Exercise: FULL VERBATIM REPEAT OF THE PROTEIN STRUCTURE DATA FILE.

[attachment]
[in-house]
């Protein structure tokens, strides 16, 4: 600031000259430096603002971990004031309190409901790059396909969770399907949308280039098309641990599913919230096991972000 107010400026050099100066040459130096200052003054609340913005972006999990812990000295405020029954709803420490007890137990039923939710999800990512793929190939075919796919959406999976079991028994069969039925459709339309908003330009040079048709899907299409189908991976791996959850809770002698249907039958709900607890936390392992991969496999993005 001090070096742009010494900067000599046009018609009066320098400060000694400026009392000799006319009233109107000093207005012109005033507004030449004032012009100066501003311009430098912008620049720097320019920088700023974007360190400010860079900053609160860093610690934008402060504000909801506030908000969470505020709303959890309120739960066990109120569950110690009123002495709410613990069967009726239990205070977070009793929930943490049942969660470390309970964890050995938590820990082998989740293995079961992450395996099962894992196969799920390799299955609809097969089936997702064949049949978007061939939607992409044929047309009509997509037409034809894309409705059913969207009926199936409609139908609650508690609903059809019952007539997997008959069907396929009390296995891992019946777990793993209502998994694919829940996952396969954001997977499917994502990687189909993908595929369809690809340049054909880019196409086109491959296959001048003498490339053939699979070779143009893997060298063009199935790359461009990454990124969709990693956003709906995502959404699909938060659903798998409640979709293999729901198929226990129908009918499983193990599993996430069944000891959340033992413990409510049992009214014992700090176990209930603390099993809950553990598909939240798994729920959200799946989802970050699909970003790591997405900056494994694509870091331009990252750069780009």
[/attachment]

[in-house]
């Protein structure tokens, strides 16, 4: 600031000259430096603002971990004031309190409901790059396909969770399907949308280039098309641990599913919230096991972000 107010400026050099100066040459130096200052003054609340913005972006999990812990000295405020029954709803420490007890137990039923939710999800990512793929190939075919796919959406999976079991028994069969039925459709339309908003330009040079048709899907299409189908991976791996959850809770002698249907039958709900607890936390392992991969496999993005 001090070096742009010494900067000599046009018609009066320098400060000694400026009392000799006319009233109107000093207005012109005033507004030449004032012009100066501003311009430098912008620049720097320019920088700023974007360190400010860079900053609160860093610690934008402060504000909801506030908000969470505020709303959890309120739960066990109120569950110690009123002495709410613990069967009726239990205070977070009793929930943490049942969660470390309970964890050995938590820990082998989740293995079961992450395996099962894992196969799920390799299955609809097969089936997702064949049949978007061939939607992409044929047309009509997509037409034809894309409705059913969207009926199936409609139908609650508690609903059809019952007539997997008959069907396929009390296995891992019946777990793993209502998994694919829940996952396969954001997977499917994502990687189909993908595929369809690809340049054909880019196409086109491959296959001048003498490339053939699979070779143009893997060298063009199935790359461009990454990124969709990693956003709906995502959404699909938060659903798998409640979709293999729901198929226990129908009918499983193990599993996430069944000891959340033992413990409510049992009214014992700090176990209930603390099993809950553990598909939240798994729920959200799946989802970050699909970003790591997405900056494994694509870091331009990252750069780009």